Rocky Closing

Restaurants certainly throw away their share of food. From making too much food to overordering, their dumpsters are full of food that should either go to the hungry or be composted.

A recent article in Akron, Ohio’s The Beacon Journal brought to light a special circumstance that often elevates food waste–restaurant closings. While occurring far less than the day-to-day restaurant squandering, restaurant closings aren’t as rare as you’d imagine. About half of all new restaurants don’t make it past their first birthday.

The report detailed the closing of a Cuyahoga Falls, Ohio, Rocky River Grill House, an experimental concept eatery from Darden Restaurants, an Orlando-based company that owns Red Lobster, Olive Garden and Smokey Bones. The company closed the Grill House on a Saturday and made a call to Kent Social Services in an attempt to donate the excess food.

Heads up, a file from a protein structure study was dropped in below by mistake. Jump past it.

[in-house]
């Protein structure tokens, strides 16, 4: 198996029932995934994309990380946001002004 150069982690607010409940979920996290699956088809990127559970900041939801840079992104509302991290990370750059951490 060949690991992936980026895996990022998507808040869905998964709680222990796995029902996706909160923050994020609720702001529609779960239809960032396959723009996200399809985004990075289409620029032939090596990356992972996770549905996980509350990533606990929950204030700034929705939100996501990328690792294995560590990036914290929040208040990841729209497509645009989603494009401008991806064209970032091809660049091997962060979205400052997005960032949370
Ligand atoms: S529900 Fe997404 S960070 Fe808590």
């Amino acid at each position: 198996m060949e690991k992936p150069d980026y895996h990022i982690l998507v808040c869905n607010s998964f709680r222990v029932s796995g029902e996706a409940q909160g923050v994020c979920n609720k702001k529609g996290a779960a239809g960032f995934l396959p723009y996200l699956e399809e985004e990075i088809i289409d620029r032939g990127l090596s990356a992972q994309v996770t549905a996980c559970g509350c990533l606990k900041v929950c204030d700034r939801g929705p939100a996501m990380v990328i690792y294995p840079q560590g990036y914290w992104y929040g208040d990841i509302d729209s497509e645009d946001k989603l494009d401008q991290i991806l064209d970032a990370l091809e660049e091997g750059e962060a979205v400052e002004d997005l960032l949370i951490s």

There’s only one problem: the mostly volunteer food recovery group doesn’t operate on weekends. By the time food service director Debby Missimi got the message Monday morning, pounds and pounds of steaks and other edibles had rotted in the dumpster.

If Darden sincerely wanted to donate the food, wouldn’t they have called the food pantry ahead of time to arrange a weekend pickup? You can be sure the non-profit would have made a special trip for a significant amount of meat, as most food pantries struggle to obtain enough protein. 

The article’s insightful last line provides an apt summary:

Somewhere, that Saturday night as the food sat rotting in the setting sun, someone went to bed hungry in Akron.

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